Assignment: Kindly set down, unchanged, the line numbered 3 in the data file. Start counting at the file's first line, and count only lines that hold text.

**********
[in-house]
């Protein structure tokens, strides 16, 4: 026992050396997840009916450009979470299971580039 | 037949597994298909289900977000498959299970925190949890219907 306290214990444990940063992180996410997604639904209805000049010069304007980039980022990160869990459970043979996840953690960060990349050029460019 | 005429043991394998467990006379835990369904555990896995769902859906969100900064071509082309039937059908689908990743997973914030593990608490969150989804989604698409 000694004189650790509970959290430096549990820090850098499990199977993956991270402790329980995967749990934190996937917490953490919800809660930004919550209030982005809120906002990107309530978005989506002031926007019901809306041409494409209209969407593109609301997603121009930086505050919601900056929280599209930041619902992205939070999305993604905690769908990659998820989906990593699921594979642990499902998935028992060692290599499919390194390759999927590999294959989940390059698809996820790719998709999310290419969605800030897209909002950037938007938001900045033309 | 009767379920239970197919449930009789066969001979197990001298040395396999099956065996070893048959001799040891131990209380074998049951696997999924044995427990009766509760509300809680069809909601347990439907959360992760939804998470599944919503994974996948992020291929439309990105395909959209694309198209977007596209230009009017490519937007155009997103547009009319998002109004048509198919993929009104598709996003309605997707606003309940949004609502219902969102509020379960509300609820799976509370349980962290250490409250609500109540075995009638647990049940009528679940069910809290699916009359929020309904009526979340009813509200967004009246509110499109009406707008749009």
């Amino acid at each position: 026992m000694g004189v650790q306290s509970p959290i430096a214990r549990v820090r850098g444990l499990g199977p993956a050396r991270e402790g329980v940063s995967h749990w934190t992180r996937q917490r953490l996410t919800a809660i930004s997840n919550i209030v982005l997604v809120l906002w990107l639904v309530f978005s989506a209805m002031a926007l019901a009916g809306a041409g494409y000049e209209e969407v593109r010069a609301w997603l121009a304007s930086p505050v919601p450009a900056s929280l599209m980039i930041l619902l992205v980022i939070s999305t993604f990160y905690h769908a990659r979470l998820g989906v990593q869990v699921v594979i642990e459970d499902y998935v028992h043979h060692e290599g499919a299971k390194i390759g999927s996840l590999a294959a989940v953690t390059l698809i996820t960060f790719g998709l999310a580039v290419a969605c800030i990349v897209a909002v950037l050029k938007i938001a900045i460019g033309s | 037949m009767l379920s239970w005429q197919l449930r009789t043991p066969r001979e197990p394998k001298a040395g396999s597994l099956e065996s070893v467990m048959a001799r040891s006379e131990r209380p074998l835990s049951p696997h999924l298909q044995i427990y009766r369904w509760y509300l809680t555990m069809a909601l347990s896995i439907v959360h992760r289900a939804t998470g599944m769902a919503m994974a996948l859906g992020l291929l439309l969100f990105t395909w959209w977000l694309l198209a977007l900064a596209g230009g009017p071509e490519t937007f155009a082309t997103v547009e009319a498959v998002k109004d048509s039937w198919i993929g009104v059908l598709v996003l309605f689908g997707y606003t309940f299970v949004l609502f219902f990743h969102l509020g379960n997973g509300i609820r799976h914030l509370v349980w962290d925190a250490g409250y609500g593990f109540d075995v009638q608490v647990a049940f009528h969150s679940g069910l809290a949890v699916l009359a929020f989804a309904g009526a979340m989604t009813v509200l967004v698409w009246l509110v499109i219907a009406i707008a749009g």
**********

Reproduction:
């Amino acid at each position: 026992m000694g004189v650790q306290s509970p959290i430096a214990r549990v820090r850098g444990l499990g199977p993956a050396r991270e402790g329980v940063s995967h749990w934190t992180r996937q917490r953490l996410t919800a809660i930004s997840n919550i209030v982005l997604v809120l906002w990107l639904v309530f978005s989506a209805m002031a926007l019901a009916g809306a041409g494409y000049e209209e969407v593109r010069a609301w997603l121009a304007s930086p505050v919601p450009a900056s929280l599209m980039i930041l619902l992205v980022i939070s999305t993604f990160y905690h769908a990659r979470l998820g989906v990593q869990v699921v594979i642990e459970d499902y998935v028992h043979h060692e290599g499919a299971k390194i390759g999927s996840l590999a294959a989940v953690t390059l698809i996820t960060f790719g998709l999310a580039v290419a969605c800030i990349v897209a909002v950037l050029k938007i938001a900045i460019g033309s | 037949m009767l379920s239970w005429q197919l449930r009789t043991p066969r001979e197990p394998k001298a040395g396999s597994l099956e065996s070893v467990m048959a001799r040891s006379e131990r209380p074998l835990s049951p696997h999924l298909q044995i427990y009766r369904w509760y509300l809680t555990m069809a909601l347990s896995i439907v959360h992760r289900a939804t998470g599944m769902a919503m994974a996948l859906g992020l291929l439309l969100f990105t395909w959209w977000l694309l198209a977007l900064a596209g230009g009017p071509e490519t937007f155009a082309t997103v547009e009319a498959v998002k109004d048509s039937w198919i993929g009104v059908l598709v996003l309605f689908g997707y606003t309940f299970v949004l609502f219902f990743h969102l509020g379960n997973g509300i609820r799976h914030l509370v349980w962290d925190a250490g409250y609500g593990f109540d075995v009638q608490v647990a049940f009528h969150s679940g069910l809290a949890v699916l009359a929020f989804a309904g009526a979340m989604t009813v509200l967004v698409w009246l509110v499109i219907a009406i707008a749009g």